IRNR researchers begin statewide quail decline modeling projectBy Leslie Lee
Across Texas, wild quail populations have been decreasing. Wildlife scientists continue to study many important aspects of the decline, such as habitat loss and disease occurrence. Researchers at the Texas A&M Institute of Renewable Natural Resources are taking another approach: stepping back and looking at the decline on a larger scale.
The research effort is one of the 13 projects funded by a $2 million biennial exceptional item from the Texas Legislature to support integrated approaches by the Texas A&M AgriLife Extension Service, collaborating with Texas A&M AgriLife Research, to use the resources of The Texas A&M University System and partner with other research institutions to address quail decline.
According to a recent U.S. Fish and Wildlife Service study, quail rank third among the state’s most popular game species, behind deer and dove. Quail hunters contribute to the $1.8 billion in annual hunting-related expenditures in Texas, as reported by the 2011 National Survey of Fishing, Hunting and Wildlife-Associated Recreation.
“Many quail studies have been more focused regionally or even within a county, but we’re attempting to look at explanatory factors that may explain quail declines, at landscape, ecoregion and statewide scales,” said Dr. Roel Lopez, IRNR director. “We hope to integrate not only changes in land demographics, land fragmentation and changes in agricultural land use, but also how population declines correlate with other factors, such as the spread of fire ants, disease occurrences and so forth.”
Using geospatial analysis and computer modeling, the researchers will conduct a meta-analysis, combining results from several other research efforts to create a wider look at population dynamics and spatial factors of quail decline, Lopez said. IRNR has undertaken large-scale analyses like this before, such as the Texas Land Trends project, Lopez said. This effort will be similar, analyzing trends in land use and habitat loss, but through the lens of quail population dynamics, he said.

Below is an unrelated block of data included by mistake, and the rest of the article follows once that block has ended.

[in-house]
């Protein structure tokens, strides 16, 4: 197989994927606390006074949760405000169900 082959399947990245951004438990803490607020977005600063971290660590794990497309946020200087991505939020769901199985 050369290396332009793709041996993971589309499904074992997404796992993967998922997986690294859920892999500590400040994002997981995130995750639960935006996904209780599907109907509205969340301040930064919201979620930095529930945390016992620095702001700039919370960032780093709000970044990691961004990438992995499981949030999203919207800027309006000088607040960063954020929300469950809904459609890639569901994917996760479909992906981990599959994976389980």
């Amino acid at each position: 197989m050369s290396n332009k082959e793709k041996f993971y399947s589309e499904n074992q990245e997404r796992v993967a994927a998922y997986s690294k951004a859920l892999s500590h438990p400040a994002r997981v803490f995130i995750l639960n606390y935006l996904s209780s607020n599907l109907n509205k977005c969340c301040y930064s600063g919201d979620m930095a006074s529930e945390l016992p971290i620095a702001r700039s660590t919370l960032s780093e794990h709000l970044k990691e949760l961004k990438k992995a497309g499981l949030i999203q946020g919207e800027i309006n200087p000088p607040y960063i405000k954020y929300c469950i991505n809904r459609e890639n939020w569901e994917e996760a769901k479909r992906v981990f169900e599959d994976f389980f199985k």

“Quail have been studied for many years, and despite efforts to maintain populations, numbers continue to decline,” Lopez said. “I think that many quail biologists would recognize that loss and/or changes in habitat quality are a significant driver in declines. But, very few studies have tried to quantify that at regional or landscape scales.”
In addition to using geospatial analysis to identify important links between statewide land use changes, incidences of disease in different quail populations and declines in quail abundance, the Statewide Landscape Model Evaluating Quail Declines in Texas project will also provide management and policy recommendations for quail conservation and identify areas in Texas to concentrate those conservation efforts. Habitat restoration and management, and public-private partnerships, for both short-term and long-term management needs, at landscape and statewide scales, are some quail conservation options, Lopez said.
More information about IRNR’s wildlife and land conservation research is available online. To learn more about the entire quail decline initiative, see this AgriLife TODAY article, and for more information on projects funded by the initiative, see this article.